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Common packaging styrofoam is actually puffed polystyrene, the same polymer that’s used to make things like CD cases and plastic model parts. When acetone is used as a solvent, the expanded polystyrene will easily dissolve and you’ll be left with a liquid acetone/polystyrene solution. As the acetone evaporates, the polystyrene becomes increasingly viscous: first pourable, then moldable, and finally solid polystyrene plastic.

Solid polystyrene will dissolve in acetone as well, but with the vastly larger surface area (due to all the little gas bubbles) styrofoam dissolves much faster. That, and it’s readily available if you have a basement full of old packaging materials.

There must be an easy method for pouring or spin-casting custom plastic parts or action figures using dissolved polystyrene. Have any of you ever tried this or have any ideas on the subject? Please let us know in the comments!

Instructable: How to “make” plastic – Link
Wikipedia: Polystyrene – Link



  1. mrChew says:

    remember that that stuff has a lot of nasty stuff in it. you should definitely be wearing a full respirator, thick gloves and have adequate ventilation to prevent the buildup of fumes (and possibly a house fire if the water heater kicks on at the right moment!) remember, you only get one body – TAKE CARE OF IT!!

    there’s actually an easier and probably less toxic supply for making plastic parts. hobby stores carry a clear two part resin used for casting the clear plastic bricks (usually with a butterfly inside). it’s about $5 for enough resin to make an actual brick sized chunk of plastic.

    that being said, you can make a mold out of anything that wouldn’t be dissolved by acetone. balsa wood would be a great choice, as would (cured)fiberglass or even plaster(really cheap at either the local hardware store or the hobby store). making plaster molds is extremely easy, and -apart from the dust during mixing- very non toxic!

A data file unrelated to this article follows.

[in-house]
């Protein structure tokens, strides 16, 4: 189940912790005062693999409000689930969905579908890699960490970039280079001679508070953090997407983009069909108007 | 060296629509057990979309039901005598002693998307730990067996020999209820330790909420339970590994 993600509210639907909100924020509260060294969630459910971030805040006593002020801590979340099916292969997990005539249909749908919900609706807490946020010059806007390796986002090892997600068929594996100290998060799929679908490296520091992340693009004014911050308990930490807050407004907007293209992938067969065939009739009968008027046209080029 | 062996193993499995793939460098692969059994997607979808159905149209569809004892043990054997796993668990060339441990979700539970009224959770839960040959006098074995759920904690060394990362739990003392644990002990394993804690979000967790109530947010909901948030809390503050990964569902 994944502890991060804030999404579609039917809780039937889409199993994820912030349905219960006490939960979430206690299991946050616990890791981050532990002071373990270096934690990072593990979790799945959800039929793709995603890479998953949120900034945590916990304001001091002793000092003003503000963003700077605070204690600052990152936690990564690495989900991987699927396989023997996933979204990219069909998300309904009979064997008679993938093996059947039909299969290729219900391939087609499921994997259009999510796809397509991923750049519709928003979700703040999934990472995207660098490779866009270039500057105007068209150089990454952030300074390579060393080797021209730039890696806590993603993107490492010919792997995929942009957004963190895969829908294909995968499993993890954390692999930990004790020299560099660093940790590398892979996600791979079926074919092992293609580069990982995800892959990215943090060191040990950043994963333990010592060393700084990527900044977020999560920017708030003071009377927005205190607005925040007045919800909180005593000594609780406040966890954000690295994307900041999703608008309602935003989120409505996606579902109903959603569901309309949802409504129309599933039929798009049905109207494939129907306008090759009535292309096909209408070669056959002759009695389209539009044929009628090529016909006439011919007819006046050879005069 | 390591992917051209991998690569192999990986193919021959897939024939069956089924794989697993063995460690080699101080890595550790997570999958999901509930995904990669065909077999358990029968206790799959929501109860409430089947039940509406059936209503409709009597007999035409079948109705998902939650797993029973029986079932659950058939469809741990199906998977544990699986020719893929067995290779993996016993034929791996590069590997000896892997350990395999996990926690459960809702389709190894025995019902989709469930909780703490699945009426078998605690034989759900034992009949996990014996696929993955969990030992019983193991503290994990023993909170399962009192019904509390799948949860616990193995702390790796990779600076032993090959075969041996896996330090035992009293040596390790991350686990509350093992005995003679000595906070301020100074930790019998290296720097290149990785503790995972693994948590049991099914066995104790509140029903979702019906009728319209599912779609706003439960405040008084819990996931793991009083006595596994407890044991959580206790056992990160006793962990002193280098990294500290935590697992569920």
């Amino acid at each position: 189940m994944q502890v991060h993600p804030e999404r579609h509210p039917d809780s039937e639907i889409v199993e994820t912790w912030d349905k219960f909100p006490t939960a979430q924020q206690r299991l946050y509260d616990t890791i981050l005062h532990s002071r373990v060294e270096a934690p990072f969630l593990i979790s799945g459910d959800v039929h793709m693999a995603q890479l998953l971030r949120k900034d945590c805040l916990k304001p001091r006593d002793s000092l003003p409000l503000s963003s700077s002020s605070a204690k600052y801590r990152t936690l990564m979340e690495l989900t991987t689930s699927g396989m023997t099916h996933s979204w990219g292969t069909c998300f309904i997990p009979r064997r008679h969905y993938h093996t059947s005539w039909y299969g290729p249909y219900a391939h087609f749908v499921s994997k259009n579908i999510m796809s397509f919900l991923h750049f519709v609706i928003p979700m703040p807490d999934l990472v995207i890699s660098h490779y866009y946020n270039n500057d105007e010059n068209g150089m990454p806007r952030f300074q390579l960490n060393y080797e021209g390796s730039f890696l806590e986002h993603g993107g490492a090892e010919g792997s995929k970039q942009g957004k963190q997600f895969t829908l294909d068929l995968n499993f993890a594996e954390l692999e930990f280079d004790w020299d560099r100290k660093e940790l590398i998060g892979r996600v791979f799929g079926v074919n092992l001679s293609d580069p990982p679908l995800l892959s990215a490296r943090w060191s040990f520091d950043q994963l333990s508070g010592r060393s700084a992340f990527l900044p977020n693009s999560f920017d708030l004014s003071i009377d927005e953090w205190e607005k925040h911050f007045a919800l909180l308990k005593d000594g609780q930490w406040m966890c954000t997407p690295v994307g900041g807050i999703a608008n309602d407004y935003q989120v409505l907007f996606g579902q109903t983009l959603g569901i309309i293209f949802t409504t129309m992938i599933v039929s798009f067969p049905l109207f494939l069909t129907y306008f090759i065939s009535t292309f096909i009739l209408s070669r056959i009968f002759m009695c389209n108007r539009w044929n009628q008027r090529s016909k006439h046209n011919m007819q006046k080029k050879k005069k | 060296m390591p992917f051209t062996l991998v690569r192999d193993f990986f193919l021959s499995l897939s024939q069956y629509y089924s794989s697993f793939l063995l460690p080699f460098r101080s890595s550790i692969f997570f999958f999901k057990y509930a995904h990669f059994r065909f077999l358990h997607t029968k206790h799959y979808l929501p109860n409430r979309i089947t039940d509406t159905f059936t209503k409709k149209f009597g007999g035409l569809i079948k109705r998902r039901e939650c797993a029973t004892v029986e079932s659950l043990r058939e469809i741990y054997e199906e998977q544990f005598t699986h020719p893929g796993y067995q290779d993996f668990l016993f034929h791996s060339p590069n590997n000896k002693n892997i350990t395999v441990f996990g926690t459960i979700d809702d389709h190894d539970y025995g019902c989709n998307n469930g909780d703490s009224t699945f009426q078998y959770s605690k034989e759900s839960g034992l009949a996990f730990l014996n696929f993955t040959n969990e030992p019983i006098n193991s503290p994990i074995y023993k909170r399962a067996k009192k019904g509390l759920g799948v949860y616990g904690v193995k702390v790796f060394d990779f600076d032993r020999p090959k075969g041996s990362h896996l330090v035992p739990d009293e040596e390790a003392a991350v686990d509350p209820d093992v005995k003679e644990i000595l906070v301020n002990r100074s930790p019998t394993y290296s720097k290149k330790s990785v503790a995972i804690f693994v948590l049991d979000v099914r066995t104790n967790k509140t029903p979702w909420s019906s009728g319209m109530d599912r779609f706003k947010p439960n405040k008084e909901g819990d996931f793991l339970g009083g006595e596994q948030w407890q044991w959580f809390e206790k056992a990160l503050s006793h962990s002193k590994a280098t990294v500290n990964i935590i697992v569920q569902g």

heres a link to a manufacturers web site with a PDF manual for making plaster molds:

    there are plenty of other guides out there, just search for “plaster mold making”

  2. ordaos says:

    I electrospin viscous polystyrene solutions as part of my graduate research, creating fibers on the nano scale, from 30nm to 10um. These fibers end up looking a lot like cobwebs, something most people try to get rid of.

    Drop casting, spin casting, or molding are probably more tangible and useful fabrication methods. You could also use this stuff in a fab@home if you happen to have one of them lying around.

  3. PhaseShifter says:

    mrChew said
    remember that that stuff has a lot of nasty stuff in it.
    Are you sure you’re not thinking of polyurethane foam instead of styrofoam?IIRC, polyurethane is formed by reacting isocyanates with water, and is used where you want to expand the foam in place. The downside is a lot of toxic materials, the upside is that it gives you one or two custom-fit solid blocks of foam instead of small bits that end up everywhere when you unpack.

  4. jswilson64 says:

    That’s an old modeler’s trick. The sprue or parts “trees” can be dissolved in acetone or liquid model cement to make a filler that has the same properties as the model. So it’s no more or less resistant to sanding, etc.

    This “liquid” plastic could have a zillion uses as a rapid prototyping material, “oops” fixer, etc. Just make sure you’re working in a well ventilated area! Oh, and after enough exposure to it, acetone and lacquer thinner cause my skin to break out…

    1. Sivadasan says:

      Dear JS

      Are you taking about Polystyrene/ Acetone slury pouring into a mold to get a plastic article.

      Give me more clues.

      Prof. Sivadasan

  5. Stunmonkey says:

    We used to dissolve EPS into gasoline to get it viscous and sticky for firebombs, so acetone isn’t the only solvent that will dissolve styrofoam pellets.
    I never thought of what would happen to the polystrene after the solvents had evaporated though. Could be useful for making parts in a pinch!

  6. Dave Sutton says:

    bake-able plastics are available at hobby shops and craft stores.

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